United Way of King County: How are needs, lessons and learnings from these schools different from a school that doesn’t have this level of diversity?
Sumaya Ali: What we’re really trying to do at Voices of Tomorrow is preserve culture and identity. We want to make sure that when they do come to America, they don’t have complete culture shock. When they come into our classrooms, they will see things translated into their native languages. We have foods that they are used to. We have teachers who understand them. A lot of schools don’t have that.
What we’re really trying to do at Voices of Tomorrow is preserve culture and identity. We want to make sure that when they do come to America, they don’t have complete culture shock.Voices of Tomorrow policy and advocacy manager Sumaya Ali
United Way of King County: Given a recent report that students of color are now the majority in Washington state public schools, how will that and organizations like Voices of Tomorrow change education in the state and, in particular, King County.
Sumaya Ali: As Samantha Grono, Voices of Tomorrow policy and advocacy specialist has stated, we do know that the majority of teachers are white, and in particular white women. Being able to start at the youngest age and preserve culture and language especially—so that kids can see themselves in the classroom—is the most important piece. When we start at the earliest ages like Voices of Tomorrow does, as they grow older and get into the public school system, at least they have some cultural preservation. They know who they are going into those spaces.
Hopefully, as Washington is going to try to push some cultural diversity in the workforce, that is what Voices of Tomorrow is starting [to do] as well. All of our lead teachers are Somali or East African women. They are able to provide those dual language programs that we teach our kiddos with, where they can go home and talk to their parents in their native languages. We want to make sure there is congruency and as they grow into the public school system, they will have that foundation after leaving Voices of Tomorrow.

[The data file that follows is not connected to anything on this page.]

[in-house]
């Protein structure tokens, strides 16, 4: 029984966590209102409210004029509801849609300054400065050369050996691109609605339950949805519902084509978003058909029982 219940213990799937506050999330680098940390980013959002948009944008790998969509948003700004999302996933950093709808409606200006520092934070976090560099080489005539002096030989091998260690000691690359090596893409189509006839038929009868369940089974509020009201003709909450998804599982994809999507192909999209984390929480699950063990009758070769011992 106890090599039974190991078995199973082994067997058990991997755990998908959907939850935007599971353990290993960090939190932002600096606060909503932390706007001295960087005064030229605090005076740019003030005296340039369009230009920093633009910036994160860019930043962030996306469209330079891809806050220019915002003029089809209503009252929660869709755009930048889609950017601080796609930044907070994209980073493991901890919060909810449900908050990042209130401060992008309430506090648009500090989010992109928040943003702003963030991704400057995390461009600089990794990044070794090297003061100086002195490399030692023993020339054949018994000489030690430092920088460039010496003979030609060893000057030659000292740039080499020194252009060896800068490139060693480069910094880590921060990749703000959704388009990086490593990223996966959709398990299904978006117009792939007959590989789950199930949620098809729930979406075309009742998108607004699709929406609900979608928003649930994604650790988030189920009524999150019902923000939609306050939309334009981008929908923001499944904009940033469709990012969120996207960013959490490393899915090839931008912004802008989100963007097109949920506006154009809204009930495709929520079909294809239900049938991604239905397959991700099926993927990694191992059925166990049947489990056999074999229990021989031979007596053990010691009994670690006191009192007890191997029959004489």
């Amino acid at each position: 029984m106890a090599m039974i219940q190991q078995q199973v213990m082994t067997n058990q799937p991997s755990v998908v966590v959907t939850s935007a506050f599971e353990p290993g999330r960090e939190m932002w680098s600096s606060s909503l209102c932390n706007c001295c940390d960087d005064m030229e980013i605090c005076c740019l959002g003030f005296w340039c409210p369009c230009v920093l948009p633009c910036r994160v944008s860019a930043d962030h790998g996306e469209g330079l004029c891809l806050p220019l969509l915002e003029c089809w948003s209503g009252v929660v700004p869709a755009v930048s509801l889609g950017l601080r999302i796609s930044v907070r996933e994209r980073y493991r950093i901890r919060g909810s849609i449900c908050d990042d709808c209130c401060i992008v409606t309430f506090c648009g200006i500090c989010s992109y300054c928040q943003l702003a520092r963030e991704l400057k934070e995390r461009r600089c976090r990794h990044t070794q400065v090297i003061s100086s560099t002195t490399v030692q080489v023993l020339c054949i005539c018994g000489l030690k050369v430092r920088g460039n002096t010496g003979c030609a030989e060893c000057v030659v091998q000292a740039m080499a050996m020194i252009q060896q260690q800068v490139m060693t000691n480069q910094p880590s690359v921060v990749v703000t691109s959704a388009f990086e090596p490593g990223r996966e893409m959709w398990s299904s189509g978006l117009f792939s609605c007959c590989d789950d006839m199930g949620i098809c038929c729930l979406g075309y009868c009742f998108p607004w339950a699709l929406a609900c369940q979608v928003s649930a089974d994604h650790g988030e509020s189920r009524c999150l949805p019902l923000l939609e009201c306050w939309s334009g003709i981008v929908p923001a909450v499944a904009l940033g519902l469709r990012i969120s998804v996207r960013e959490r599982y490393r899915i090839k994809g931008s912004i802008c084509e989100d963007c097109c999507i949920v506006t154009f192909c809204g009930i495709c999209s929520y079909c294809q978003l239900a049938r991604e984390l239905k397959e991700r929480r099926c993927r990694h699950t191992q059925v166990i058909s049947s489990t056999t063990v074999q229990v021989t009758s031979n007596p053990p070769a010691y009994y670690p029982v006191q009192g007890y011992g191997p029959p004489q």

United Way of King County: How many students go through your program each year?
Sumaya Ali: About 120 students, and that’s just for direct services with our preschools. We also work with providers, when early learning child care is done in a home setting, and we help them get their licenses and certification. With those included, there are 220 students enrolled.
United Way of King County: What do you hope to see in these students 10 years from now as a result of being enrolled in Voices of Tomorrow?
Sumaya Ali: I would hope to see them still be very true to who they are culturally, their identity—that they still have a strong sense of who they are and where they come from—but also knowing where they’re currently at.